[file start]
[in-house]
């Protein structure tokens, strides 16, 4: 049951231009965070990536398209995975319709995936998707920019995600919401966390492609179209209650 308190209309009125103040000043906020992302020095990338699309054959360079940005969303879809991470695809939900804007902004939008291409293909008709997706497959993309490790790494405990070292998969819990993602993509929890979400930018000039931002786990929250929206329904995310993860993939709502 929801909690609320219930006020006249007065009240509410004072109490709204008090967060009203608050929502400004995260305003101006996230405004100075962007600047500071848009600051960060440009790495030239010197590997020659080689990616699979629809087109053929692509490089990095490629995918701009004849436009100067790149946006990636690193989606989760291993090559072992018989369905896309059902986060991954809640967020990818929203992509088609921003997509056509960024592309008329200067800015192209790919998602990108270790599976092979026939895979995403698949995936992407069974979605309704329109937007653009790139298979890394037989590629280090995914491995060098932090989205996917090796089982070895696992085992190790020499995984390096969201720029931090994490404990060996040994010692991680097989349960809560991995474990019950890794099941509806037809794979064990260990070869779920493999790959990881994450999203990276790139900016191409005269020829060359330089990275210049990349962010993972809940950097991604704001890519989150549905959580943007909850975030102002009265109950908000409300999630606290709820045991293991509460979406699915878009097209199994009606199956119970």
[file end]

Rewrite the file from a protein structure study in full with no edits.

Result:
[in-house]
């Protein structure tokens, strides 16, 4: 049951231009965070990536398209995975319709995936998707920019995600919401966390492609179209209650 308190209309009125103040000043906020992302020095990338699309054959360079940005969303879809991470695809939900804007902004939008291409293909008709997706497959993309490790790494405990070292998969819990993602993509929890979400930018000039931002786990929250929206329904995310993860993939709502 929801909690609320219930006020006249007065009240509410004072109490709204008090967060009203608050929502400004995260305003101006996230405004100075962007600047500071848009600051960060440009790495030239010197590997020659080689990616699979629809087109053929692509490089990095490629995918701009004849436009100067790149946006990636690193989606989760291993090559072992018989369905896309059902986060991954809640967020990818929203992509088609921003997509056509960024592309008329200067800015192209790919998602990108270790599976092979026939895979995403698949995936992407069974979605309704329109937007653009790139298979890394037989590629280090995914491995060098932090989205996917090796089982070895696992085992190790020499995984390096969201720029931090994490404990060996040994010692991680097989349960809560991995474990019950890794099941509806037809794979064990260990070869779920493999790959990881994450999203990276790139900016191409005269020829060359330089990275210049990349962010993972809940950097991604704001890519989150549905959580943007909850975030102002009265109950908000409300999630606290709820045991293991509460979406699915878009097209199994009606199956119970």